As we move into our first almost-normal holiday season in three years, I've been thinking about something the late Marcella Hazan once said of her American cooking students. Whenever she taught a dish that was new, at least one of them was sure to say that he or she was going to make it for a dinner party the following weekend.
She admired that adventurous spirit because such a notion would never even occur to most Italians. A meal offered to guests outside the family would be one they'd made hundreds of times—even if that was how often it had been served to those same guests in the past.
Well, admirable it may be, but there's a fine line between being adventurous and foolhardy. That Italian tendency to play it safe with a party menu has a lot to recommend it, especially in these times when a lot of us may be a little out of practice with entertaining.
Remember: We call it "giving" a party for a reason. A party is (or should be) an occasion for being generous, not for showing off. Our focus ought to be on making our company feel welcomed and loved, not on how clever we can be.
Especially this year, instead of trying to dazzle with something new and different, maybe the thing to do is rediscover something comfortable and beloved, like this lovely old standby.
Cocktail Meatballs Bourguignon
A warm chafing dish full of cocktail meatballs is always welcome on a cocktail buffet, especially on a blustery winter's evening. Meatballs in Bourguignonne sauce may be a bit retro and go in and out of fashion, but as long as they taste good, what does that matter?
These can also be offered as a main dish with buttered noodles or boiled potatoes, and will serve at least 6 to 8 guests.
Makes about 48-50 small meatballs, serving 12-16 as a cocktail appetizer
For the meatballs:
2 thick slices firm, home-style bread
1½ pounds ground beef chuck
¼ cup finely minced yellow onion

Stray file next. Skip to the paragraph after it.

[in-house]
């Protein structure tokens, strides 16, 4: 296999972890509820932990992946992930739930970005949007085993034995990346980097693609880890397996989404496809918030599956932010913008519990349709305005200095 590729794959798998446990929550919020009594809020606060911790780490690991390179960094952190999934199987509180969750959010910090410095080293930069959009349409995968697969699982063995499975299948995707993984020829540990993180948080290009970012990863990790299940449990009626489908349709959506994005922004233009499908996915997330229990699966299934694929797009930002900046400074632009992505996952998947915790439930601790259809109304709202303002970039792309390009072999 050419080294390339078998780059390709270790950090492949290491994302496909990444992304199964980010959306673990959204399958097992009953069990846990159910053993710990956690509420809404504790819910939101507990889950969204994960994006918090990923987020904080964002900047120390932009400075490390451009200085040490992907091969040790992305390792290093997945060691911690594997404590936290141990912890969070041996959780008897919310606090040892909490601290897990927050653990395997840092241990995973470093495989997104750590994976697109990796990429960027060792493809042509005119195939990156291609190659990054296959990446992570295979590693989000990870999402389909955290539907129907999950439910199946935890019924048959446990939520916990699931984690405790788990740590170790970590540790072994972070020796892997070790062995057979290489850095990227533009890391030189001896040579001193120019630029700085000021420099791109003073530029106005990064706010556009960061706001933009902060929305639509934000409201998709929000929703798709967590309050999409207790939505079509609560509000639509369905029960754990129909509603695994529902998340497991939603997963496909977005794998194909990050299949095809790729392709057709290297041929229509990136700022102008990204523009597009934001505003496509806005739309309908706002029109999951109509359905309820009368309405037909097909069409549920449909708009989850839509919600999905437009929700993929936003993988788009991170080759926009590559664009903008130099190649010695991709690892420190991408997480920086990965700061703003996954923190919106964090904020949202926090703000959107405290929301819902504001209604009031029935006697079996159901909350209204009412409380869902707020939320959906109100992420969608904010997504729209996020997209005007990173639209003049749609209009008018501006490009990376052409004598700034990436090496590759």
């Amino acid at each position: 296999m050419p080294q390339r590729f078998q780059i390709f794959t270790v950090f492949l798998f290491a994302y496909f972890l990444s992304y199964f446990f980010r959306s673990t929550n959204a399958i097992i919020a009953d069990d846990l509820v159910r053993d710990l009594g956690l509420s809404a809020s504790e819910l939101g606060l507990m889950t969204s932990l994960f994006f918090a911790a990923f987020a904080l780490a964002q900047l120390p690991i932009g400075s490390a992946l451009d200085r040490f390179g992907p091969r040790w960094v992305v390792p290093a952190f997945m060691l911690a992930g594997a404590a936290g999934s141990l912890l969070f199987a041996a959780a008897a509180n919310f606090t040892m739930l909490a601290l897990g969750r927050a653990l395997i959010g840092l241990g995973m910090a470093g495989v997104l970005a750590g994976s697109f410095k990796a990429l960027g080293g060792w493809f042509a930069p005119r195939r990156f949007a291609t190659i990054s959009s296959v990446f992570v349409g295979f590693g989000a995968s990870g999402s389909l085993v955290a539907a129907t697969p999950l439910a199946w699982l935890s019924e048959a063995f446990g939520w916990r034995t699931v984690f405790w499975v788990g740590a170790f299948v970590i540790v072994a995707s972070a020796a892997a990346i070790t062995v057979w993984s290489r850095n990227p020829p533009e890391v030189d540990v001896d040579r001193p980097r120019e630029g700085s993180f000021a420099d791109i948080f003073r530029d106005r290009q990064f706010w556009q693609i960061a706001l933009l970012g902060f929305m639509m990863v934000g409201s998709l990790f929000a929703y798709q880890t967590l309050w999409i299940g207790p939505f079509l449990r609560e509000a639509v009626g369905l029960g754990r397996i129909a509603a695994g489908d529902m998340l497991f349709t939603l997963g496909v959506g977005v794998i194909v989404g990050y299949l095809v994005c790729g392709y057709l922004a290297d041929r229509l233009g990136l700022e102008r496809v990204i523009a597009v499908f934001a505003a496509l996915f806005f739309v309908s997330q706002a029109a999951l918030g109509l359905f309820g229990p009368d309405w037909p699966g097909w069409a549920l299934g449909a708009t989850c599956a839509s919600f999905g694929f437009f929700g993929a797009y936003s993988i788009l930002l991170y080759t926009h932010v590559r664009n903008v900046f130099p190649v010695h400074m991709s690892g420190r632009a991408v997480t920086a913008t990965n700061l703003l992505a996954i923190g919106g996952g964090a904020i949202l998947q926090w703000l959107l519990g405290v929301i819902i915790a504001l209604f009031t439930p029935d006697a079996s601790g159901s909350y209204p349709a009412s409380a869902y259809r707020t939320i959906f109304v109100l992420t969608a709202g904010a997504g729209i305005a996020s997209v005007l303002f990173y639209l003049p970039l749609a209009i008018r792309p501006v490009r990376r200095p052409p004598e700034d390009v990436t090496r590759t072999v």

1 large or 2 medium cloves garlic, finely minced
1 tablespoon finely chopped fresh parsley, optional
Salt and whole black pepper in a mill
Olive or vegetable oil
For the sauce:
2 slices extra-thick-cut bacon, diced
1 medium yellow onion, peeled and chopped fine
1 medium carrot, peeled and chopped fine
2 cloves garlic, mashed, peeled, and minced
2 ounces brown (crimini or baby bella) mushrooms, finely chopped (about 1 cup)
¼ cup flour
3 cups French Burgundy or Pinot Noir
2 cups beef broth
1 rounded tablespoon tomato paste
1 tablespoon fresh or 1 teaspoon dried thyme leaves
1 bay leaf
Salt and whole black pepper in a mill
1. Position a rack in the center of the oven and preheat it to 400° F. Put the bread in a large mixing bowl and drizzle enough milk over it to saturate it. Let it soak for 1 minute, or until the bread is well-saturated, then squeeze it dry, discarding the milk. Crumble the bread back into the bowl, then crumble in the beef. Add the onion, garlic, a large pinch of salt and a liberal grinding of pepper and mix well.
2. Generously rub a large rimmed sheet pan with oil. Moisten your hands with water and shape the mixture into 1-inch balls, laying them on the prepared pan as you go with about ½-inch between. When all the meatballs have been shaped and placed on the pan, bake them in the center of the oven until they're nicely browned, about 20 minutes. Remove them from the oven and let them cool enough to handle.
3. Meanwhile, make the sauce: put the bacon in a heavy-bottomed Dutch oven over medium heat. Cook, stirring often, until it's browned and its fat is rendered. Add the onion and sauté until softened but not coloring, about 2 minutes. Add the carrot and sauté 2 minutes longer. Add the mushrooms and sauté until beginning to color, about 2 minutes, then add the garlic and sauté until fragrant, about half a minute more.
4. Sprinkle the flour over the vegetables and stir until smooth and bubbly, then slowly stir in the wine and bring it to a boil, stirring constantly. Gradually stir in the broth, bring it back to a simmer, and cook, still stirring, until thickened, about 3-4 minutes. Add the tomato paste, thyme, and bay leaf, and season to taste with salt and pepper. Let it come back to a simmer and cook 5 minutes, stirring occasionally.
5. With a slotted spoon, transfer the meatballs to the sauce, allowing the excess fat to drain away while they're still over the baking pan. Let it come back to a boil, and lower the heat to a slow, steady simmer. Loosely cover and simmer until the sauce is thick and the meatballs are infused with its flavor, about 1 hour. Remove and discard the bay leaf. This can be made up to four days ahead: cool, cover, and refrigerate until needed, then gently reheat in a heavy-bottomed pot over medium-low heat or in a slow cooker set on high. Serve them from a chafing dish or the slow-cooker set to "keep warm."